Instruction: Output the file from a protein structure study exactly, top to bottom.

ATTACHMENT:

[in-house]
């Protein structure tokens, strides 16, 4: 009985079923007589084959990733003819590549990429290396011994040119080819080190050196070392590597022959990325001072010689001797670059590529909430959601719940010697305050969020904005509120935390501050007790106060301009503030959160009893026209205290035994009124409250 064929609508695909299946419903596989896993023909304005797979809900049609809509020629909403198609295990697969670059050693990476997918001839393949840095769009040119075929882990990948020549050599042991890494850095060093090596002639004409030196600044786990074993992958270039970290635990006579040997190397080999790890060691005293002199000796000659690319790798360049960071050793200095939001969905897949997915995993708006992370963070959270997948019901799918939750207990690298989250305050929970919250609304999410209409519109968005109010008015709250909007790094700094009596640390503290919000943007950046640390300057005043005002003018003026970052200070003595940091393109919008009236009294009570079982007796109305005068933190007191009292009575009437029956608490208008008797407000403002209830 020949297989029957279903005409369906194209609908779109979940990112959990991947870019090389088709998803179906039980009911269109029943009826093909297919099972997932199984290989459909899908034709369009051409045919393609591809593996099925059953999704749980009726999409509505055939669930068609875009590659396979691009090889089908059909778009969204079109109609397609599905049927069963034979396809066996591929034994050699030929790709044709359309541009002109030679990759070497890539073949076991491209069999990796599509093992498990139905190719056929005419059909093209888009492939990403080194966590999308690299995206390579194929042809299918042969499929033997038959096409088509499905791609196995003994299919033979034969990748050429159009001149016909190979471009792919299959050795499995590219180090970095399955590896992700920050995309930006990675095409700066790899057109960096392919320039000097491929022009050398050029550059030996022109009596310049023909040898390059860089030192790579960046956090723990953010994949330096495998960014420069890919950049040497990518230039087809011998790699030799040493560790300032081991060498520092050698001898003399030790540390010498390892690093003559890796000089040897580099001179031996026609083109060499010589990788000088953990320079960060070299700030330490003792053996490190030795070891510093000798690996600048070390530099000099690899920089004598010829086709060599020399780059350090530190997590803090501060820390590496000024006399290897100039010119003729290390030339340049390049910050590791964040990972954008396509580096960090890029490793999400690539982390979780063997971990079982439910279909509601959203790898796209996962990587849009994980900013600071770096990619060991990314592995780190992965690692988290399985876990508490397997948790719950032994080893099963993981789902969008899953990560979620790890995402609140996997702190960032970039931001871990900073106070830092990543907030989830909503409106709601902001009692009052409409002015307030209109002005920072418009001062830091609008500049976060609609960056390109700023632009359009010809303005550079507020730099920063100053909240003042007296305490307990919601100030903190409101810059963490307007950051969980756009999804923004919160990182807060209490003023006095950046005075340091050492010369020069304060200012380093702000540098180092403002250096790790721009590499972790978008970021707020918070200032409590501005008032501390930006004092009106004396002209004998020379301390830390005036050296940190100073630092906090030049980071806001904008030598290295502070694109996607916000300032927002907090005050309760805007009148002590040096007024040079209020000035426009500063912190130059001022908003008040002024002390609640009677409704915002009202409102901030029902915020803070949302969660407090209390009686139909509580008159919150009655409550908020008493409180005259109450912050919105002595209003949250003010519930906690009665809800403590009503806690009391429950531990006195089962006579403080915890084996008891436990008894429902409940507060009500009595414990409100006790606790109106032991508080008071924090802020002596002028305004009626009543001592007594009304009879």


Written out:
[in-house]
């Protein structure tokens, strides 16, 4: 009985079923007589084959990733003819590549990429290396011994040119080819080190050196070392590597022959990325001072010689001797670059590529909430959601719940010697305050969020904005509120935390501050007790106060301009503030959160009893026209205290035994009124409250 064929609508695909299946419903596989896993023909304005797979809900049609809509020629909403198609295990697969670059050693990476997918001839393949840095769009040119075929882990990948020549050599042991890494850095060093090596002639004409030196600044786990074993992958270039970290635990006579040997190397080999790890060691005293002199000796000659690319790798360049960071050793200095939001969905897949997915995993708006992370963070959270997948019901799918939750207990690298989250305050929970919250609304999410209409519109968005109010008015709250909007790094700094009596640390503290919000943007950046640390300057005043005002003018003026970052200070003595940091393109919008009236009294009570079982007796109305005068933190007191009292009575009437029956608490208008008797407000403002209830 020949297989029957279903005409369906194209609908779109979940990112959990991947870019090389088709998803179906039980009911269109029943009826093909297919099972997932199984290989459909899908034709369009051409045919393609591809593996099925059953999704749980009726999409509505055939669930068609875009590659396979691009090889089908059909778009969204079109109609397609599905049927069963034979396809066996591929034994050699030929790709044709359309541009002109030679990759070497890539073949076991491209069999990796599509093992498990139905190719056929005419059909093209888009492939990403080194966590999308690299995206390579194929042809299918042969499929033997038959096409088509499905791609196995003994299919033979034969990748050429159009001149016909190979471009792919299959050795499995590219180090970095399955590896992700920050995309930006990675095409700066790899057109960096392919320039000097491929022009050398050029550059030996022109009596310049023909040898390059860089030192790579960046956090723990953010994949330096495998960014420069890919950049040497990518230039087809011998790699030799040493560790300032081991060498520092050698001898003399030790540390010498390892690093003559890796000089040897580099001179031996026609083109060499010589990788000088953990320079960060070299700030330490003792053996490190030795070891510093000798690996600048070390530099000099690899920089004598010829086709060599020399780059350090530190997590803090501060820390590496000024006399290897100039010119003729290390030339340049390049910050590791964040990972954008396509580096960090890029490793999400690539982390979780063997971990079982439910279909509601959203790898796209996962990587849009994980900013600071770096990619060991990314592995780190992965690692988290399985876990508490397997948790719950032994080893099963993981789902969008899953990560979620790890995402609140996997702190960032970039931001871990900073106070830092990543907030989830909503409106709601902001009692009052409409002015307030209109002005920072418009001062830091609008500049976060609609960056390109700023632009359009010809303005550079507020730099920063100053909240003042007296305490307990919601100030903190409101810059963490307007950051969980756009999804923004919160990182807060209490003023006095950046005075340091050492010369020069304060200012380093702000540098180092403002250096790790721009590499972790978008970021707020918070200032409590501005008032501390930006004092009106004396002209004998020379301390830390005036050296940190100073630092906090030049980071806001904008030598290295502070694109996607916000300032927002907090005050309760805007009148002590040096007024040079209020000035426009500063912190130059001022908003008040002024002390609640009677409704915002009202409102901030029902915020803070949302969660407090209390009686139909509580008159919150009655409550908020008493409180005259109450912050919105002595209003949250003010519930906690009665809800403590009503806690009391429950531990006195089962006579403080915890084996008891436990008894429902409940507060009500009595414990409100006790606790109106032991508080008071924090802020002596002028305004009626009543001592007594009304009879």